And then, I had to screen the genome to ensure there weren’t any contaminants.
Did you learn or find anything else during your sequencing work?
Interestingly, there was a bacterial contaminant in my sequencing reads.
Could that have been the cause of Calvin’s death?
It could have been. I was hesitant to say that in the paper. Bacteria is a common fish pathogen that’s just naturally present in aquariums and on fish. At the same time, it’s an opportunistic pathogen, and if a fish is already ill or injured, the bacteria will exacerbate the problem and kill it.
So, unfortunately, I couldn’t say for sure. I wish I could, but I just pointed it out in my paper and left it at that. It would have been interesting to see if that was true.
In addition to performing your work at a community lab, you also relied on crowdfunding. Can you tell us more about that?
I used a lot of my own funds for this research, but I also fundraised on experiment.com so that I could buy another flow cell for the nanopore sequencer to increase my sequencing yield.
What did it feel like to open Twitter and discover your project had generated a lot of interest?
It was crazy! I wasn’t on Twitter. In fact, the only time I tweeted was for the fundraising I was doing for this project.
A friend of mine reached out and said, ‘hey, do you know you’re going viral on Twitter?’ And I thought, ‘oh gosh, what’s going on? What did I do?’ And then it turns out it was the angelfish work!
It’s been a great experience. I’ve met so many new scientists and researchers; it’s surreal.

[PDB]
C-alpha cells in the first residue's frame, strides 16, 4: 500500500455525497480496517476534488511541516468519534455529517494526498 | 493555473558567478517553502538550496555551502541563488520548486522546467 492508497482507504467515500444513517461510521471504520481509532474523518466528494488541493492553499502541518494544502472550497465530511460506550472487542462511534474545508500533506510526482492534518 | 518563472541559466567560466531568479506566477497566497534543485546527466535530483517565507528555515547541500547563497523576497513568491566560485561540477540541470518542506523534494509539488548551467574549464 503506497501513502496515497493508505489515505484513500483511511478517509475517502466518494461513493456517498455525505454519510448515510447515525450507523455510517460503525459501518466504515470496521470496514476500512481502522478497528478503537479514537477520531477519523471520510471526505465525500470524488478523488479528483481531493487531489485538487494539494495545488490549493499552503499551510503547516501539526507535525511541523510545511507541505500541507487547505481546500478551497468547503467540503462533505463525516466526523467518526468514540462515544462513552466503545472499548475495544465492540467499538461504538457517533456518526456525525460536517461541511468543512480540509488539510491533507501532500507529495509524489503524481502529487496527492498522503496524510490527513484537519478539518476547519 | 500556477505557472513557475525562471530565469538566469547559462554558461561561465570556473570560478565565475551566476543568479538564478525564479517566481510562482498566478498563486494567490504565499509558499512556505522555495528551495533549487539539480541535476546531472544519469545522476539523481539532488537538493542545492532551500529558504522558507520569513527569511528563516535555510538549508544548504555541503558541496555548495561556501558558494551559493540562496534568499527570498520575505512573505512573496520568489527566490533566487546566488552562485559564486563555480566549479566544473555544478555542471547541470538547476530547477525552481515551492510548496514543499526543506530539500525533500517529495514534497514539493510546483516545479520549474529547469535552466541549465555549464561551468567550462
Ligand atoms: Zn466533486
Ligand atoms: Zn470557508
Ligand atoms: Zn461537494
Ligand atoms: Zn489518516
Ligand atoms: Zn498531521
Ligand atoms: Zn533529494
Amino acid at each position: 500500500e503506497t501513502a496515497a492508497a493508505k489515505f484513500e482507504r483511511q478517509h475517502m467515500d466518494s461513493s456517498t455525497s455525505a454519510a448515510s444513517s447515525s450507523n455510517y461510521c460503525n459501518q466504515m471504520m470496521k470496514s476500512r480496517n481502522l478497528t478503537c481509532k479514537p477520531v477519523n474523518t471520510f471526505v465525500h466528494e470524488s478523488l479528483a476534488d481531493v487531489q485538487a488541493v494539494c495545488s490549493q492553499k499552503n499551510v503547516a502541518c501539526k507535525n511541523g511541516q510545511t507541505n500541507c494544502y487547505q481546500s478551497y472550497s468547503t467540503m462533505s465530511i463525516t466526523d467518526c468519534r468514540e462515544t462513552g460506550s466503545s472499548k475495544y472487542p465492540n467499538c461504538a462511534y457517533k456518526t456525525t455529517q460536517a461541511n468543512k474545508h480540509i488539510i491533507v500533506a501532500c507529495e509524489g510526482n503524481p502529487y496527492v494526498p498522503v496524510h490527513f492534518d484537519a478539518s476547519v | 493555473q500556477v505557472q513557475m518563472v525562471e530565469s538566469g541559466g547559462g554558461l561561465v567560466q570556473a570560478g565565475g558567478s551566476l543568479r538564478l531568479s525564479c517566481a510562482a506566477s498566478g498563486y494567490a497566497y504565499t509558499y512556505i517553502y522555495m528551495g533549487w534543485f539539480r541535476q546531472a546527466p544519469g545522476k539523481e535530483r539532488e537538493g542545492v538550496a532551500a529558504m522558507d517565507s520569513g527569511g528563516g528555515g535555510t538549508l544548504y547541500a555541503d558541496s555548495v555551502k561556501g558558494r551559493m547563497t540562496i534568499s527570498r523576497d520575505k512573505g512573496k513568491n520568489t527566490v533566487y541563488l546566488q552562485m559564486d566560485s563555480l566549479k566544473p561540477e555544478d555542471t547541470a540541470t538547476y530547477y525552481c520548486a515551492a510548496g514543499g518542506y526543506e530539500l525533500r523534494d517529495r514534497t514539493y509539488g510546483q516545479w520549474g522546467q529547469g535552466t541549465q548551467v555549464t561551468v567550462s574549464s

Why do you think it resonated with people?
I’ve noticed that there’s a big movement in the scientific community toward democratizing science and making it accessible to all. And I think this project exemplified that.
When you’re not in the lab sequencing genomes, what do you like to do for fun?
I raise a lot of fish. I have over 100 fish—koi, angelfish, goldfish…I even have a bichir, which is a kind of an eel, but way cooler.
Outside of fishkeeping, I do a lot of other research work. One of my previous projects was about CRISPR and how we could use the CRISPR-Cas9 enzyme as a tool to augment the human immune system and similarly protect against viral infections. I competed in various science competitions with that research.
I also have two younger brothers, who are quite a lot of work! And I enjoy riding my bike. I really like electric bikes, actually, so that’s what I do in my free time.
Any future research projects on the horizon?
Right now, I’m applying to colleges, and that’s taking up most of my time. I’m interested in sequencing the transcriptome of the angelfish, so I think that’s next.
What advice do you have for young researchers?
There is so much I want to say, but for starters, don’t be intimidated by the research world. It might be easy to see my research and wonder how I did it, but this was not my first research project. Throughout high school, I conducted independent research work.
Anyone can do research; you just have to get started. Find what you’re interested in and pursue it. Don’t be afraid of what other people think or even what the results will be.
Also, setbacks are expected. A setback simply means that you have reached a point where you are pushing the boundaries of science. It is a good sign and that must not deter you. You should definitely try to anticipate issues and find multiple pathways to work through or around them.
Finally, learn from the reviews, wisdom, and experiences of others while believing in and improving your own judgment and abilities. No one can learn everything by themselves, and it’s often other people who have interesting insights.
The nice thing about open science and the internet and computers and all that is that you can do research anywhere. From a lab, from home…anywhere!